The risk of long Covid – the persistence of Covid symptoms like fatigue and headaches for three months or more – has been used to justify health interventions including with younger people who are not at elevated risk from acute infection. For instance, Health Secretary Matt Hancock suggested in April that young people should get vaccinated to avoid long Covid, saying Covid was a “horrible disease” and long Covid affected people in their 20s “just as much” as any other age group, sometimes with “debilitating side effects that essentially ruin your life”.
New research, however, casts doubt on whether symptoms attributed to long Covid are really associated with COVID-19 at all, at least in adolescents.
The study, which has yet to be peer-reviewed, is the first (as far as the authors are aware) to compare the incidence of long Covid symptoms in those who have and have not had the virus, defined in terms of having detectable antibodies. It involved 1,560 secondary school pupils aged 13 to 18 in Eastern Saxony (median age 15) enrolled in the SchoolCovid19 study since May 2020. All have been tested for antibodies throughout the study and in March and April 2021 completed a 12 question long-Covid survey regarding “the occurrence and frequency of difficulties concentrating, memory loss, listlessness, headache, abdominal pain, myalgia/arthralgia, fatigue, insomnia and mood (sadness, anger, happiness and tenseness)”.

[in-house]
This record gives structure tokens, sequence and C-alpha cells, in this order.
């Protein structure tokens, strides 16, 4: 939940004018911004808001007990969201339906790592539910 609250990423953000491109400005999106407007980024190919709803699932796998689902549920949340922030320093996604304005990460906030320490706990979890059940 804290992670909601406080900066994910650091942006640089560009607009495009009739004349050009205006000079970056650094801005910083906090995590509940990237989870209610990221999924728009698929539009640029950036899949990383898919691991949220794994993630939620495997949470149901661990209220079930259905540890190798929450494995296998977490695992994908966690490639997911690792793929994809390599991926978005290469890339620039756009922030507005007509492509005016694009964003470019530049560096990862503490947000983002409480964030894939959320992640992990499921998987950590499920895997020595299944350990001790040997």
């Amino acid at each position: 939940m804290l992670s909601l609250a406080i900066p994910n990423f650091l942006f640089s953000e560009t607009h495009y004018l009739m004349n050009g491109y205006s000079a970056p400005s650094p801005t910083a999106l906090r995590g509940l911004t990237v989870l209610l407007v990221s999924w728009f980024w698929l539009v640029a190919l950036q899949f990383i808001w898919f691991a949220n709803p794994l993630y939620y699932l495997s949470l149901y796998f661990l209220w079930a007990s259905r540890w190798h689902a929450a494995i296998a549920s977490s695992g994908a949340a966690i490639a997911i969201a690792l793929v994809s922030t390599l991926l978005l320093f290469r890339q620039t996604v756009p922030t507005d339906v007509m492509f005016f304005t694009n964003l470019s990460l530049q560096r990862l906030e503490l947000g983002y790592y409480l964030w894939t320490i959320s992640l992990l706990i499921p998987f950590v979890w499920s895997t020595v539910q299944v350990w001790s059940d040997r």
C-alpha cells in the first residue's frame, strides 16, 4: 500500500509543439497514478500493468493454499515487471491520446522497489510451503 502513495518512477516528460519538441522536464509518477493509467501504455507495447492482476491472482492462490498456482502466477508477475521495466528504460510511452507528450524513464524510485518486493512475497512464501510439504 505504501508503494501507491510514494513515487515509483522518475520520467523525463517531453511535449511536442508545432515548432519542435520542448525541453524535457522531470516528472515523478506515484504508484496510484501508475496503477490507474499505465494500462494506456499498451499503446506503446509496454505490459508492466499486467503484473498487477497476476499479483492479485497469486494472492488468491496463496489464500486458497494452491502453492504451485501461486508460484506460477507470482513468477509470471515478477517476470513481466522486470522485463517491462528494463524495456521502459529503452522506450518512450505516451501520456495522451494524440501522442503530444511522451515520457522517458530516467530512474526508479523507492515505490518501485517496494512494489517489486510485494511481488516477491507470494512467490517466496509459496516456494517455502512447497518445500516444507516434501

The findings are remarkable. Of 1,560 pupils, 1,365 (88%) were seronegative (no IgG antibodies detected) and 188 (12%) were seropositive. Each of the long Covid symptoms was present in at least 35% of the pupils within the seven days before the survey. Crucially, however, there was no statistically significant difference in reported symptoms between seropositive and seronegative pupils (see chart above).
These findings suggest that, in adolescents at least, the prevalence of long Covid is considerably exaggerated, and that the presumed symptoms of long Covid are common to those who have and have not had the virus. One possibility is that this is a background rate for teenagers. However, the authors are struck by the high incidence of the symptoms and suggest they may be linked to the lockdown conditions, saying they confirm “the negative effects of lockdown measures on mental health and well-being of children and adolescents”.
Because the study was only among adolescents it did not include any who had suffered severe illness or been hospitalised, which is where some earlier research on long Covid has focused.
For adolescents it suggests that the threat from long Covid has been greatly overdone, and that the apparent symptoms of the condition are much more likely to be caused by lockdowns than by a viral infection.